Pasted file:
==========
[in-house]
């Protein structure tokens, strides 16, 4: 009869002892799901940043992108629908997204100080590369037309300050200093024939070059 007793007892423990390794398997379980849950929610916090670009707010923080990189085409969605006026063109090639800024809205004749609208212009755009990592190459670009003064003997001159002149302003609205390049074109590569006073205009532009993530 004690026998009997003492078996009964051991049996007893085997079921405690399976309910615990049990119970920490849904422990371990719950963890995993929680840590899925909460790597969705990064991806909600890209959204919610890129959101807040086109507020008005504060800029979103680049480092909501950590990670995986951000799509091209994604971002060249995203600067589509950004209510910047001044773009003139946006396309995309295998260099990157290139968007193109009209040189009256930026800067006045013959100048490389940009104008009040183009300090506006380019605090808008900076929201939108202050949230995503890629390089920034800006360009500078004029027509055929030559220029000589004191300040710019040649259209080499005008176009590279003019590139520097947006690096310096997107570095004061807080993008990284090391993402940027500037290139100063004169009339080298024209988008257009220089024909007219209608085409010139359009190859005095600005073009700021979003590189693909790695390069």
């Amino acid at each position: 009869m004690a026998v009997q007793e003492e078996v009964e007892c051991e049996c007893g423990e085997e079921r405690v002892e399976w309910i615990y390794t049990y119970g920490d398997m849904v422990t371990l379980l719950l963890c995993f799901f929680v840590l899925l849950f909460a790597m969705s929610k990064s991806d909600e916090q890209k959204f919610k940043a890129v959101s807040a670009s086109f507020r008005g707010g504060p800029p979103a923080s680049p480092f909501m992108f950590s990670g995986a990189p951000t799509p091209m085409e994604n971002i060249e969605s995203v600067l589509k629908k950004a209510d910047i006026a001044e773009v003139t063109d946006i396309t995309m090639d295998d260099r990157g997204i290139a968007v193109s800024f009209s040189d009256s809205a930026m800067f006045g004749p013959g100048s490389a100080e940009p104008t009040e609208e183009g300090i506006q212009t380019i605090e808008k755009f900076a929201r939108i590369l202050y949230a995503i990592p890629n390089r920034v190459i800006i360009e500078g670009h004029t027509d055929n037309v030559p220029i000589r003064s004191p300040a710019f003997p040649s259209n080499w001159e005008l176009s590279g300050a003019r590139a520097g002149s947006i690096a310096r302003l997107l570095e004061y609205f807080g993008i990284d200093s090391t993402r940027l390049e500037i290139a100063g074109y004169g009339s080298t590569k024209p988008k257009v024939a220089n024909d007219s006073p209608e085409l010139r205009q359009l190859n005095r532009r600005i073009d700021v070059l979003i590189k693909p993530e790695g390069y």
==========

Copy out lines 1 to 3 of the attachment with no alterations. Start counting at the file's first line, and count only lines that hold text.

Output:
[in-house]
């Protein structure tokens, strides 16, 4: 009869002892799901940043992108629908997204100080590369037309300050200093024939070059 007793007892423990390794398997379980849950929610916090670009707010923080990189085409969605006026063109090639800024809205004749609208212009755009990592190459670009003064003997001159002149302003609205390049074109590569006073205009532009993530 004690026998009997003492078996009964051991049996007893085997079921405690399976309910615990049990119970920490849904422990371990719950963890995993929680840590899925909460790597969705990064991806909600890209959204919610890129959101807040086109507020008005504060800029979103680049480092909501950590990670995986951000799509091209994604971002060249995203600067589509950004209510910047001044773009003139946006396309995309295998260099990157290139968007193109009209040189009256930026800067006045013959100048490389940009104008009040183009300090506006380019605090808008900076929201939108202050949230995503890629390089920034800006360009500078004029027509055929030559220029000589004191300040710019040649259209080499005008176009590279003019590139520097947006690096310096997107570095004061807080993008990284090391993402940027500037290139100063004169009339080298024209988008257009220089024909007219209608085409010139359009190859005095600005073009700021979003590189693909790695390069």
């Amino acid at each position: 009869m004690a026998v009997q007793e003492e078996v009964e007892c051991e049996c007893g423990e085997e079921r405690v002892e399976w309910i615990y390794t049990y119970g920490d398997m849904v422990t371990l379980l719950l963890c995993f799901f929680v840590l899925l849950f909460a790597m969705s929610k990064s991806d909600e916090q890209k959204f919610k940043a890129v959101s807040a670009s086109f507020r008005g707010g504060p800029p979103a923080s680049p480092f909501m992108f950590s990670g995986a990189p951000t799509p091209m085409e994604n971002i060249e969605s995203v600067l589509k629908k950004a209510d910047i006026a001044e773009v003139t063109d946006i396309t995309m090639d295998d260099r990157g997204i290139a968007v193109s800024f009209s040189d009256s809205a930026m800067f006045g004749p013959g100048s490389a100080e940009p104008t009040e609208e183009g300090i506006q212009t380019i605090e808008k755009f900076a929201r939108i590369l202050y949230a995503i990592p890629n390089r920034v190459i800006i360009e500078g670009h004029t027509d055929n037309v030559p220029i000589r003064s004191p300040a710019f003997p040649s259209n080499w001159e005008l176009s590279g300050a003019r590139a520097g002149s947006i690096a310096r302003l997107l570095e004061y609205f807080g993008i990284d200093s090391t993402r940027l390049e500037i290139a100063g074109y004169g009339s080298t590569k024209p988008k257009v024939a220089n024909d007219s006073p209608e085409l010139r205009q359009l190859n005095r532009r600005i073009d700021v070059l979003i590189k693909p993530e790695g390069y």